5. Russia’s monthly oil production is actually a version of a graph I publish every month, less my Black Market forecast from July 2022. The top STEO guys are on my distribution list. The EIA has revised Russia’s production up by 0.1 mbpd in the November STEO. What the EIA really needs now excess inventory analysis. That would help them check their forecasts.

    You can find the related analyses here:

    Russia Oil Production

    Ruble +8% on US dollar, Ukraine support eroding

    And the Kyiv Post incorporates the note above into an op-ed

    1. Macroduck

      As I have said before, that you have made some argument is irrelevant to to the facts.

      And definitely use EIA forecasts, the same as you would use any other. Understand what your reading and use it. The advice to ignore well-founded forecasts, assuming one understands the foundation the forecast, is a recommendation to remain ignorant.

      1. Steven Kopits

        Pros do not use EIA price forecasts as they are not distinct from the futures curve. That is, if you want to use the futures curve as a price forecast, use it. No need to turn to the EIA.

        Second, it is quite common, at times typical, that the EIA’s fundamental forecasts do not line up with their oil price forecasts.

        For that reason, oil price forecasts from the major banks and consultancies can vary materially from those of the EIA, because the banks will forecast oil prices based on their fundamentals assessment. The EIA just uses the futures curve for STEO forecasts (although not necessarily for the IEO or AEO).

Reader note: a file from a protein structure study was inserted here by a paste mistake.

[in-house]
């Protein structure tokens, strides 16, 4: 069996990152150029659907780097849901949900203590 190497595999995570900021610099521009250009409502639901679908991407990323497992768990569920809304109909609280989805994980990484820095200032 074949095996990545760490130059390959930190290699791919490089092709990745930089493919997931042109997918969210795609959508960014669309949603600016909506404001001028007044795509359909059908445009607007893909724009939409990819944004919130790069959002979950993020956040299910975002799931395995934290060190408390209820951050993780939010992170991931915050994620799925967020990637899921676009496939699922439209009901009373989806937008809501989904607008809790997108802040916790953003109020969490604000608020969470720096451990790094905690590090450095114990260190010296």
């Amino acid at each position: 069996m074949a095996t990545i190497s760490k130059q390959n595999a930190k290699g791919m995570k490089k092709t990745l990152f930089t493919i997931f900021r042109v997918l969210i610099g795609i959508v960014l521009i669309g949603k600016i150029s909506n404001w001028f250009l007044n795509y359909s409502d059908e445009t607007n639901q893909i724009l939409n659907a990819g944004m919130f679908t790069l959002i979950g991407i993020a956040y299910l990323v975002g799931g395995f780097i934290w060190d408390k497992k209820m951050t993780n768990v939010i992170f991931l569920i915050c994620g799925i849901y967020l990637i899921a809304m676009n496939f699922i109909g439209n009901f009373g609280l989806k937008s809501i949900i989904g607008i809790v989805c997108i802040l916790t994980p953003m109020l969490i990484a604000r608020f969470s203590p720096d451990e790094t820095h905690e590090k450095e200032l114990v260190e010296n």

1. Macroduck

          Professionals? Which professionals? And what are non-professionals to do? If I want a biased estimate, then your suggestion is OK, I suppose. But if I want an unbiased estimate, I want the futures curve, with an understanding of whether the curve is in backwardation or contango.

          The idea that everyone is a “professional” in some relevant discipline, orthat all professionals have the same data needs, is silly.

          Get over yourself.

          1. Steven Kopits

            I meant the analysts at the major banks and major consultancies like Rystad or Energy Aspects, among others.

          2. Moses Herzog

            Steve, I think Macroduck “has your number”. One of many reasons I feel like Macroduck is my half brother, and the better half of me has closer genetics to him.

    2. pgl

      Gee Stevie – you and little Jonny boy as singing the same tune here. Since Jonny is a Putin fan boy – I guess we can chalk you up as cheering on Putin’s war crimes.

    3. pgl

      Russia Oil Production

      That has the be the worst labeled graph in the history of time. Then again it was drawn by the most incompetent consultant ever. OK I’ll take a shot – it seems you are noting Russian oil production has declined a lot. But who knows as your graph looks like it was drawn by a retarded dog.

        1. pgl

          My reading skills are fine. Your chart is still a pathetic joke. Learn to provide clear labels. Oh wait – you are the world’s most incompetent consultant so never mind.

          1. pgl

            Steven Kopits
            November 9, 2023 at 2:24 pm
            Read it again.

            Why? It was stupid the first time, the second time, and it is still stupid. Hey troll – you need to get something simple. Your writing sucks.

          2. Moses Herzog

            Yours is another donalod trump “theme”~~~accusing others of your worst crimes.

        2. Moses Herzog

          Can you, Kopits, please tell us all, what you SPECIFICALLY meant, and where the “reading error” was made?? PLease, very specific.